Please comment upon the following lines from "Ode to a Nightingale" by Keats.White hawthorn, and the pastoral eglantine; Fast-fading violets cover'd up in leaves; And mid-May's eldest child, The...

Please comment upon the following lines from "Ode to a Nightingale" by Keats.

White hawthorn, and the pastoral eglantine;

Fast-fading violets cover'd up in leaves;

And mid-May's eldest child,

The coming musk-rose, full of dewy wine,

The murmurous haunt of flies on summer eves. 50

Darkling I listen; and, for many a time

I have been half in love with easeful Death,

Call'd him soft names in many a musèd rhyme,

To take into the air my quiet breath;

Asked on by hni

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accessteacher's profile pic

accessteacher | High School Teacher | (Level 3) Distinguished Educator

Posted on

You have quoted the second half of the fifth stanza and the first half of the sixth stanza of this famous poem. As always with these kinds of questions you need to be very careful that you look at any quotes you take from it in context of the stanzas that they come from and the poem as a whole.

Having said this, your quote begins by a description that paints a picture of the sensuous beauty of nature that surrounds the poet as he speaks. We are given images that deliberately appeal to our senses, as we can smell the "coming musk rose, full of dewy wine" and also hear the "murmurous haunt of flies" as they buzz around. The setting therefore seems to be entirely approrpiate for the speaker to engage on his flight of fancy as he considers the nature of beauty in the form of the nightingale.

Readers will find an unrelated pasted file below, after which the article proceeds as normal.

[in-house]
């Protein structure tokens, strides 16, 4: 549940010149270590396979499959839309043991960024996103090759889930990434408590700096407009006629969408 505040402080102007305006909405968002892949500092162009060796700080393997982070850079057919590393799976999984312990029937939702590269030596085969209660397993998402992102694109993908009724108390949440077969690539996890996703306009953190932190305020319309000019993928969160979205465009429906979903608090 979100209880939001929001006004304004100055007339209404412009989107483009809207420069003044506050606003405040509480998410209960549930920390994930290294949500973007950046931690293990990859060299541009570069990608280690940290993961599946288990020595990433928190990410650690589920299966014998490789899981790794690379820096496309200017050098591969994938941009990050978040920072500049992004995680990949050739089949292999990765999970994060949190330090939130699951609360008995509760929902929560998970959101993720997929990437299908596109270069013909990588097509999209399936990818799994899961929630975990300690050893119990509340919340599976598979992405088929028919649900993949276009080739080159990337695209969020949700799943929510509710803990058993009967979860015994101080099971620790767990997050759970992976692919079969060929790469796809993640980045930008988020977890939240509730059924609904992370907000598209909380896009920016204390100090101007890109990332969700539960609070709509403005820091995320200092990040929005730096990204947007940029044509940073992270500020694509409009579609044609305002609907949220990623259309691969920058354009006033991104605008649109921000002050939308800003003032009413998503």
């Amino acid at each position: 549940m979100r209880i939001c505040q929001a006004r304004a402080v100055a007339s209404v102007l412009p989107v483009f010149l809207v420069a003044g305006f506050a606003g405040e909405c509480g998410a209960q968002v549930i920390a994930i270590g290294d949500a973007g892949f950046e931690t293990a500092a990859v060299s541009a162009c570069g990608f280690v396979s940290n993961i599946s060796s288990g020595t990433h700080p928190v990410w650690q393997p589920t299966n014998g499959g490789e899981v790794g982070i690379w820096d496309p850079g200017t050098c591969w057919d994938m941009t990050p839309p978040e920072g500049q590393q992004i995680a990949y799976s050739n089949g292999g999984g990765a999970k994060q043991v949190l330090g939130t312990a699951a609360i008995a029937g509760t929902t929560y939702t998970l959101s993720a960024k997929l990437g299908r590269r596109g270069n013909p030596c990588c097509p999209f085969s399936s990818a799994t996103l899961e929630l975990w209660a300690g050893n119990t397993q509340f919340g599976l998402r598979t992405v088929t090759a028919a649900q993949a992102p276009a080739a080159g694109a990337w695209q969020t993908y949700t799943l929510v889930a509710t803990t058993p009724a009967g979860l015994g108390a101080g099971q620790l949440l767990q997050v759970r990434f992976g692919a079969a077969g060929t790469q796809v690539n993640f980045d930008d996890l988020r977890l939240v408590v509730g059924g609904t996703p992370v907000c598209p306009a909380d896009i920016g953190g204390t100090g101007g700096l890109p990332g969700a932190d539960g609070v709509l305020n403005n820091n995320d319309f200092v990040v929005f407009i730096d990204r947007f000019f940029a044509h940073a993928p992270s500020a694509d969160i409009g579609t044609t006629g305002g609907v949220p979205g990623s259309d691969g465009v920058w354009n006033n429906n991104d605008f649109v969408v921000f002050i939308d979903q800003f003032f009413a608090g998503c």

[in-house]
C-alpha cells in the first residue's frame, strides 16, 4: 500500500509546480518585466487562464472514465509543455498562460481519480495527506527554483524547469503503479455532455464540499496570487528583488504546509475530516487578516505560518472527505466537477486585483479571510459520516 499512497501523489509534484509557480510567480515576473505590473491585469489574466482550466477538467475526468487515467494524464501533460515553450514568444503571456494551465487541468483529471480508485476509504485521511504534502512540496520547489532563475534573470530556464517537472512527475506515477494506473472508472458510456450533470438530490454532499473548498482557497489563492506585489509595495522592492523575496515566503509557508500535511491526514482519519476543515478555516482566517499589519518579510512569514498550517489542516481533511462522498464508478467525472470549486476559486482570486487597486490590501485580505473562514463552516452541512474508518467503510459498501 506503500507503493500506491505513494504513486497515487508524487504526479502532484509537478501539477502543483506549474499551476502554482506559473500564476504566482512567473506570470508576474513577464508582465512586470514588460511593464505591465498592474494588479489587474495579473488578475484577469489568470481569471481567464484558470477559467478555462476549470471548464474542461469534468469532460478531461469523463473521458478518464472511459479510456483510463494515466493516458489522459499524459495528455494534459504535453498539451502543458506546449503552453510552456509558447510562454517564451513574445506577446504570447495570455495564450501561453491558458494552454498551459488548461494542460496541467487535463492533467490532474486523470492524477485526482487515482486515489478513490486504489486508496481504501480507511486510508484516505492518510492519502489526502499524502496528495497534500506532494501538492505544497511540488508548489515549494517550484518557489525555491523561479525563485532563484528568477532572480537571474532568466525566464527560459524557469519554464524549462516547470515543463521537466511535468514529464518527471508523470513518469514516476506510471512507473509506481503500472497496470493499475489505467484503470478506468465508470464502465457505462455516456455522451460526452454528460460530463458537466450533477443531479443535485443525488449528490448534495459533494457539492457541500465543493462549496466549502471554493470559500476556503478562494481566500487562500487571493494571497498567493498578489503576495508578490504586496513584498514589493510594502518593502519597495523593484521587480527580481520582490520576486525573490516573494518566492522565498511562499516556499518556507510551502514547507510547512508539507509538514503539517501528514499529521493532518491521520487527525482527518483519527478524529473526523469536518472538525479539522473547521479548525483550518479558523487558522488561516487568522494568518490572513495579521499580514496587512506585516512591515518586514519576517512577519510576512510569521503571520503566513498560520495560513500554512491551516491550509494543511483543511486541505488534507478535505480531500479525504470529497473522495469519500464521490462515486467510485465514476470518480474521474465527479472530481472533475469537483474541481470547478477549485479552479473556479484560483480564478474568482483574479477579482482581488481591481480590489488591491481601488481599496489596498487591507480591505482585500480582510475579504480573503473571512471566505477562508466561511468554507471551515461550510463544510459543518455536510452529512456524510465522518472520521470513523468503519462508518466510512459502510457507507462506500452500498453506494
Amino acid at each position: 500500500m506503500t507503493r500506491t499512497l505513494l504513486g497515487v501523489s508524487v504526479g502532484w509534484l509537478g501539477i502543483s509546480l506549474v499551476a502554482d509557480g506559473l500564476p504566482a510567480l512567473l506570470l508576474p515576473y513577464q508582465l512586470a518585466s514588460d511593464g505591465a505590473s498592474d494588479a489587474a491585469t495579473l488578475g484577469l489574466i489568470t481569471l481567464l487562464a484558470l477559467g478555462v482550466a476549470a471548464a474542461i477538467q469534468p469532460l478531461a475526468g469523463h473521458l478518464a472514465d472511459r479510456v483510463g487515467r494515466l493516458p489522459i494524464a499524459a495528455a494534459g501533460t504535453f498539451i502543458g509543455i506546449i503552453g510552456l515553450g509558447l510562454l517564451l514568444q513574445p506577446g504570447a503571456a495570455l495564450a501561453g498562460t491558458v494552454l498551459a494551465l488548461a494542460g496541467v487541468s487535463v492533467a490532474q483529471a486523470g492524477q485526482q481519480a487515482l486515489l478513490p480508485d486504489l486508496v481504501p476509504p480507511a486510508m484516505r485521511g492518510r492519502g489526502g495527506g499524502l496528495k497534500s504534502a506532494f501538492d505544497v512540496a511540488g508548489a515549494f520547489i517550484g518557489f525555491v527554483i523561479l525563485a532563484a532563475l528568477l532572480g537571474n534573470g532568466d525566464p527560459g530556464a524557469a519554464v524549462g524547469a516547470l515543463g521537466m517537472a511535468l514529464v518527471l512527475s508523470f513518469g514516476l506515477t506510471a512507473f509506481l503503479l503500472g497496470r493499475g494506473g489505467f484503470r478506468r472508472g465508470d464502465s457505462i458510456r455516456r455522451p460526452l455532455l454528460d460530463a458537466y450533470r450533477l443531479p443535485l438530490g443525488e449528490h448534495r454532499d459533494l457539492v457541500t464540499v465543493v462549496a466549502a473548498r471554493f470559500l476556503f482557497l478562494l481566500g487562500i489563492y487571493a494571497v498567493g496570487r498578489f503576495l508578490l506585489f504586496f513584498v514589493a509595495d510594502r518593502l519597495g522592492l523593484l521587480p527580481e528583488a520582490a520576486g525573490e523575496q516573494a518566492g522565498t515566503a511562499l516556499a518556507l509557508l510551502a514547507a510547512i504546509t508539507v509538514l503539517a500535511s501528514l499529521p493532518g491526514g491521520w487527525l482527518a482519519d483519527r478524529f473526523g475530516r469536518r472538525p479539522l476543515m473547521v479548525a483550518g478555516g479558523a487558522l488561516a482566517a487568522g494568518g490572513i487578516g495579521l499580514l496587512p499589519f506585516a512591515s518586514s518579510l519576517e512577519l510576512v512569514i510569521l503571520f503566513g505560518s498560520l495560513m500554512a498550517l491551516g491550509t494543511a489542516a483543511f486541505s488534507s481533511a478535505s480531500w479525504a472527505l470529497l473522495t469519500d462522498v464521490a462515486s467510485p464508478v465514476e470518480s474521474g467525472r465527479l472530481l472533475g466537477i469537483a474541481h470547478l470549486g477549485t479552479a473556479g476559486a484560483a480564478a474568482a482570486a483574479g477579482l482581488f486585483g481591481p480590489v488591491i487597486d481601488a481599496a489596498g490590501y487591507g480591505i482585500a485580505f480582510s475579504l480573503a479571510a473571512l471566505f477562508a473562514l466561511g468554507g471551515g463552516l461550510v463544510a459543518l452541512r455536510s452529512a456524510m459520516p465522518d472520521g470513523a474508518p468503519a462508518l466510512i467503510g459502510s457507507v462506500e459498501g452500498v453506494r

The opening of the sixth stanza however creates a very different mood from the kind of natural beauty presented in the stanza immediately before. Instead of focusing on the beauty of his surroundings, the poet describes his own world-weary state and how he has yearned for death at times, being "half in love with easeful Death," seeing death as a release and an escape from the wearisome problems of the world that he suffers. Note how the mood of this section becomes morose, dispirited and passive as he contemplates dying.

marygronan's profile pic

marygronan | College Teacher | (Level 1) Honors

Posted on

The poet has been transported by his imagination to the joy of the nighingale's song in the trees. In this stanza the poet is in darkness and cannot see what is around him .He identifies the white hawthorn, the eglantine, the musk -rose. the violets by their smell and has worked out the season by the activity of the flies. It is almost summer.

Here in the dark he begins to distance himself from the nightingale and imagines himself wishing to die. He admits that he has often been "half in love" with death and has called upon it upon death to take him away. 

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